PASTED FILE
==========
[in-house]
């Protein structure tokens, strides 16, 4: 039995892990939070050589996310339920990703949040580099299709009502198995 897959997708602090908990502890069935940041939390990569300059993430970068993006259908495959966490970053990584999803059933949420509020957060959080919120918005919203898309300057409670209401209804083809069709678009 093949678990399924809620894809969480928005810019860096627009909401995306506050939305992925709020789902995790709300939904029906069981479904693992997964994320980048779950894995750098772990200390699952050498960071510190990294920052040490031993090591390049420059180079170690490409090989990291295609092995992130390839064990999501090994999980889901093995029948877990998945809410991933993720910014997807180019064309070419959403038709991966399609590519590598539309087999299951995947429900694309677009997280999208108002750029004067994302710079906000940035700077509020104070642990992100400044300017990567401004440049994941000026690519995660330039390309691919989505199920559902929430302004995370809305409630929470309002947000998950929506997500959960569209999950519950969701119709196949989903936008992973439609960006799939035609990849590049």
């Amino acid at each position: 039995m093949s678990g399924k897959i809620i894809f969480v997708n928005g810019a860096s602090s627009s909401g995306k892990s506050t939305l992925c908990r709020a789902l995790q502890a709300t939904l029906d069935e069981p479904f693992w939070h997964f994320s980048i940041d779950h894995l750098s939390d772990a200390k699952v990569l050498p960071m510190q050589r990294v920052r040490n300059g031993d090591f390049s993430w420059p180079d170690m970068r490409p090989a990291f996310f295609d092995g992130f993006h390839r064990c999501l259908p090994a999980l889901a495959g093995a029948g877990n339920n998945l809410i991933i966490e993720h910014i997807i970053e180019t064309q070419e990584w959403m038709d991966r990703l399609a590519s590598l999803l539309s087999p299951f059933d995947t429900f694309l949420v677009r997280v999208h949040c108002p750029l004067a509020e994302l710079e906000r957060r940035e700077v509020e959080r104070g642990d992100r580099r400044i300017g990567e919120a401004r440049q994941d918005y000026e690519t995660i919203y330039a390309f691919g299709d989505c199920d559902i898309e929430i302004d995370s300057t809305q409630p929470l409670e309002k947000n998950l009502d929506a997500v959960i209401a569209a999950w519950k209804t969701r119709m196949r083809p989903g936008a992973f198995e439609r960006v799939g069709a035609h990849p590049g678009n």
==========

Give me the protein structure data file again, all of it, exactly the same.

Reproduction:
[in-house]
């Protein structure tokens, strides 16, 4: 039995892990939070050589996310339920990703949040580099299709009502198995 897959997708602090908990502890069935940041939390990569300059993430970068993006259908495959966490970053990584999803059933949420509020957060959080919120918005919203898309300057409670209401209804083809069709678009 093949678990399924809620894809969480928005810019860096627009909401995306506050939305992925709020789902995790709300939904029906069981479904693992997964994320980048779950894995750098772990200390699952050498960071510190990294920052040490031993090591390049420059180079170690490409090989990291295609092995992130390839064990999501090994999980889901093995029948877990998945809410991933993720910014997807180019064309070419959403038709991966399609590519590598539309087999299951995947429900694309677009997280999208108002750029004067994302710079906000940035700077509020104070642990992100400044300017990567401004440049994941000026690519995660330039390309691919989505199920559902929430302004995370809305409630929470309002947000998950929506997500959960569209999950519950969701119709196949989903936008992973439609960006799939035609990849590049």
């Amino acid at each position: 039995m093949s678990g399924k897959i809620i894809f969480v997708n928005g810019a860096s602090s627009s909401g995306k892990s506050t939305l992925c908990r709020a789902l995790q502890a709300t939904l029906d069935e069981p479904f693992w939070h997964f994320s980048i940041d779950h894995l750098s939390d772990a200390k699952v990569l050498p960071m510190q050589r990294v920052r040490n300059g031993d090591f390049s993430w420059p180079d170690m970068r490409p090989a990291f996310f295609d092995g992130f993006h390839r064990c999501l259908p090994a999980l889901a495959g093995a029948g877990n339920n998945l809410i991933i966490e993720h910014i997807i970053e180019t064309q070419e990584w959403m038709d991966r990703l399609a590519s590598l999803l539309s087999p299951f059933d995947t429900f694309l949420v677009r997280v999208h949040c108002p750029l004067a509020e994302l710079e906000r957060r940035e700077v509020e959080r104070g642990d992100r580099r400044i300017g990567e919120a401004r440049q994941d918005y000026e690519t995660i919203y330039a390309f691919g299709d989505c199920d559902i898309e929430i302004d995370s300057t809305q409630p929470l409670e309002k947000n998950l009502d929506a997500v959960i209401a569209a999950w519950k209804t969701r119709m196949r083809p989903g936008a992973f198995e439609r960006v799939g069709a035609h990849p590049g678009n």